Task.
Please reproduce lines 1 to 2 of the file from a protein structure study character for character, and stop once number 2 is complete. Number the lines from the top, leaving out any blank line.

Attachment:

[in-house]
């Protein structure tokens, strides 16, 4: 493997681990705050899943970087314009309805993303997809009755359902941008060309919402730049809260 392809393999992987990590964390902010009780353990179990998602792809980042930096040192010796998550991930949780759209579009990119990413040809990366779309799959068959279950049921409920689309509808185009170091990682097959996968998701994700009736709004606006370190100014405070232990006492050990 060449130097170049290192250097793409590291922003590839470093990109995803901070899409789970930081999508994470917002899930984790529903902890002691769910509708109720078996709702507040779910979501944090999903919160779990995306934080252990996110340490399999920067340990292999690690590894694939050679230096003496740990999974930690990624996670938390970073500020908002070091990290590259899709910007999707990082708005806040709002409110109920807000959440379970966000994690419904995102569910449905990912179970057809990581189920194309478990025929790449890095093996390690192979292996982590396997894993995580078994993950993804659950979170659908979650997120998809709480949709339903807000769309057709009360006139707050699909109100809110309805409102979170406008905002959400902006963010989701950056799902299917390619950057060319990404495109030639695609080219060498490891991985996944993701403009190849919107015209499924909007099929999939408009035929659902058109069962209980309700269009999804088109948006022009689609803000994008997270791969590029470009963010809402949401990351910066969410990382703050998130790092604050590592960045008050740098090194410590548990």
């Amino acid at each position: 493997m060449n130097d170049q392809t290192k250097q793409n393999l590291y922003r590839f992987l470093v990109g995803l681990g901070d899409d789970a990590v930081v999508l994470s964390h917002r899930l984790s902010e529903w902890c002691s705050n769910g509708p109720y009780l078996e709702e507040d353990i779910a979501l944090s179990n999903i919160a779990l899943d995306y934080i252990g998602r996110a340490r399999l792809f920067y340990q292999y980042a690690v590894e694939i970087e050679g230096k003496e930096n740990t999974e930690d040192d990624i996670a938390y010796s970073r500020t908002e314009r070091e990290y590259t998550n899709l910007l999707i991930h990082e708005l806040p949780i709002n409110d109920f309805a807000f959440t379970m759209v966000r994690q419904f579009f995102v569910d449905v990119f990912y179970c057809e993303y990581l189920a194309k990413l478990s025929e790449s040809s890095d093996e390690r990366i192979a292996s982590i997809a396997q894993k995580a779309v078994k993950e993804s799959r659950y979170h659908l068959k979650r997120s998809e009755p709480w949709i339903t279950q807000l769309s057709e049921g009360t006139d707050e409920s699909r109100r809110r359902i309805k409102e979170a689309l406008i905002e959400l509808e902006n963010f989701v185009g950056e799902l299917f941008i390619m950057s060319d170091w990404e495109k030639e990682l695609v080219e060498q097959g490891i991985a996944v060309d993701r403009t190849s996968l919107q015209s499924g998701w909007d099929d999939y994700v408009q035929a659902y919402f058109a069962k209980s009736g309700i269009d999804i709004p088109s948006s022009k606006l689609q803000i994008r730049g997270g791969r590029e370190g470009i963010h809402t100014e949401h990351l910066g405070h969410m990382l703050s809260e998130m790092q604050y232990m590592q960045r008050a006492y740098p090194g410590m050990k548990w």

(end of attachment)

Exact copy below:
[in-house]
């Protein structure tokens, strides 16, 4: 493997681990705050899943970087314009309805993303997809009755359902941008060309919402730049809260 392809393999992987990590964390902010009780353990179990998602792809980042930096040192010796998550991930949780759209579009990119990413040809990366779309799959068959279950049921409920689309509808185009170091990682097959996968998701994700009736709004606006370190100014405070232990006492050990 060449130097170049290192250097793409590291922003590839470093990109995803901070899409789970930081999508994470917002899930984790529903902890002691769910509708109720078996709702507040779910979501944090999903919160779990995306934080252990996110340490399999920067340990292999690690590894694939050679230096003496740990999974930690990624996670938390970073500020908002070091990290590259899709910007999707990082708005806040709002409110109920807000959440379970966000994690419904995102569910449905990912179970057809990581189920194309478990025929790449890095093996390690192979292996982590396997894993995580078994993950993804659950979170659908979650997120998809709480949709339903807000769309057709009360006139707050699909109100809110309805409102979170406008905002959400902006963010989701950056799902299917390619950057060319990404495109030639695609080219060498490891991985996944993701403009190849919107015209499924909007099929999939408009035929659902058109069962209980309700269009999804088109948006022009689609803000994008997270791969590029470009963010809402949401990351910066969410990382703050998130790092604050590592960045008050740098090194410590548990």